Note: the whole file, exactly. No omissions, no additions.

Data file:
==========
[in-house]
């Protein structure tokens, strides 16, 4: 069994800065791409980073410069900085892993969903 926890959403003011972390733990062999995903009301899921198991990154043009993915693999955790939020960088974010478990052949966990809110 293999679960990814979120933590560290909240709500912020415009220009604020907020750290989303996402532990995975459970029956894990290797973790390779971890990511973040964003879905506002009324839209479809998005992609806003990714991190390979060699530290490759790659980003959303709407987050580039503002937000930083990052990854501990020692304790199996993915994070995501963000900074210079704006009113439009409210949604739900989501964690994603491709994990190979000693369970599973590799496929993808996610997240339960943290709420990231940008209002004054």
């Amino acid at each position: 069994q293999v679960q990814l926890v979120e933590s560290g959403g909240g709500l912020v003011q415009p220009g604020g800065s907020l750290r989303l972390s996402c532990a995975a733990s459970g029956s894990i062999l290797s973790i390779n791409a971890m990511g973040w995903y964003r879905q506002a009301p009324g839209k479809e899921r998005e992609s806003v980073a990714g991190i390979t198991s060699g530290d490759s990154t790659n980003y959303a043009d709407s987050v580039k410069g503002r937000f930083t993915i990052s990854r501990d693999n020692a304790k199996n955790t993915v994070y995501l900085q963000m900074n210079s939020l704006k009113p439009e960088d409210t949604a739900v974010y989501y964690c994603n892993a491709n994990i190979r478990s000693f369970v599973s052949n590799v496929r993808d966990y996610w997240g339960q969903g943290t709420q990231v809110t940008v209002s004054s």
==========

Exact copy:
[in-house]
């Protein structure tokens, strides 16, 4: 069994800065791409980073410069900085892993969903 926890959403003011972390733990062999995903009301899921198991990154043009993915693999955790939020960088974010478990052949966990809110 293999679960990814979120933590560290909240709500912020415009220009604020907020750290989303996402532990995975459970029956894990290797973790390779971890990511973040964003879905506002009324839209479809998005992609806003990714991190390979060699530290490759790659980003959303709407987050580039503002937000930083990052990854501990020692304790199996993915994070995501963000900074210079704006009113439009409210949604739900989501964690994603491709994990190979000693369970599973590799496929993808996610997240339960943290709420990231940008209002004054």
């Amino acid at each position: 069994q293999v679960q990814l926890v979120e933590s560290g959403g909240g709500l912020v003011q415009p220009g604020g800065s907020l750290r989303l972390s996402c532990a995975a733990s459970g029956s894990i062999l290797s973790i390779n791409a971890m990511g973040w995903y964003r879905q506002a009301p009324g839209k479809e899921r998005e992609s806003v980073a990714g991190i390979t198991s060699g530290d490759s990154t790659n980003y959303a043009d709407s987050v580039k410069g503002r937000f930083t993915i990052s990854r501990d693999n020692a304790k199996n955790t993915v994070y995501l900085q963000m900074n210079s939020l704006k009113p439009e960088d409210t949604a739900v974010y989501y964690c994603n892993a491709n994990i190979r478990s000693f369970v599973s052949n590799v496929r993808d966990y996610w997240g339960q969903g943290t709420q990231v809110t940008v209002s004054s």